As we’ve shared in retrospect about our recent rebrand, AKIN’s rebranding process wasn’t just about a visual overhaul; it was to ensure there was a strong alignment (both internally and externally) to what we want to achieve and what we strongly believe in — being human.
This should also be the case for other brands wanting to do the same. While not all rebranding campaigns were met with mass rejoicing in the streets (sorry not sorry, GAP), there were some tasteful rebrands that were well accepted by the public, and others that took a risk on their rebranding, for better or for worse.
Here are some lessons we’ve learnt from other rebrands:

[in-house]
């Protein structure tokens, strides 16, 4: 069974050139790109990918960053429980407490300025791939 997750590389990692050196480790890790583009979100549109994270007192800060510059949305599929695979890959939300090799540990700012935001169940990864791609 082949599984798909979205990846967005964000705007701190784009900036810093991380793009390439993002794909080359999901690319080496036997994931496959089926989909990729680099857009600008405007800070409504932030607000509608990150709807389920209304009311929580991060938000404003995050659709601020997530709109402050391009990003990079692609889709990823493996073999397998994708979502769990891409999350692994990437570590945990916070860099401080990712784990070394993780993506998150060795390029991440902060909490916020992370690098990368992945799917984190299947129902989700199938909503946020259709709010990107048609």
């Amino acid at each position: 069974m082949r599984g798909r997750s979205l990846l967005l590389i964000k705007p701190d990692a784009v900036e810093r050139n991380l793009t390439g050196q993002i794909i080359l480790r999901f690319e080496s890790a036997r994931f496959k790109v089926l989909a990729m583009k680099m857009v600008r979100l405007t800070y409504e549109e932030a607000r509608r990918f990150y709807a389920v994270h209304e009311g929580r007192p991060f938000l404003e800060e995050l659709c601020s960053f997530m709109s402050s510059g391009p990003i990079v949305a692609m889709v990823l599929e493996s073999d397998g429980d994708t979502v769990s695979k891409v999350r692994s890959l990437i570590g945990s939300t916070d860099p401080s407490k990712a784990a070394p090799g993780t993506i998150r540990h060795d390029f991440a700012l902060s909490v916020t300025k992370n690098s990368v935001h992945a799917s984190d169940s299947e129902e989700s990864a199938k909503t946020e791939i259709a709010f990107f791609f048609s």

(L) Deliveroo’s new logo. (Image: Deliveroo)
Meet Roo, UK food delivery service Deliveroo’s new logo. The company’s appointed design agency, DesignStudio, took an abstract step away from the familiar kangaroo logo to create a ‘bold, impactful’ one that could be globally recognised, and ‘an iconic shorthand’ for what they stand for — ‘awesome food, delivered everywhere’.
While some may question Roo’s new ambiguity (Is it a bunny? Is it a dog?), we see it less as a spirit animal, and more as a peace sign — or a victory sign, if you will. Because as Deliveroo themselves so aptly puts it: if food ‘tastes so good that you forget to Instagram it’, it’s a win right there.
Deliveroo’s new logo and advertisement. (Image: UnderConstruction)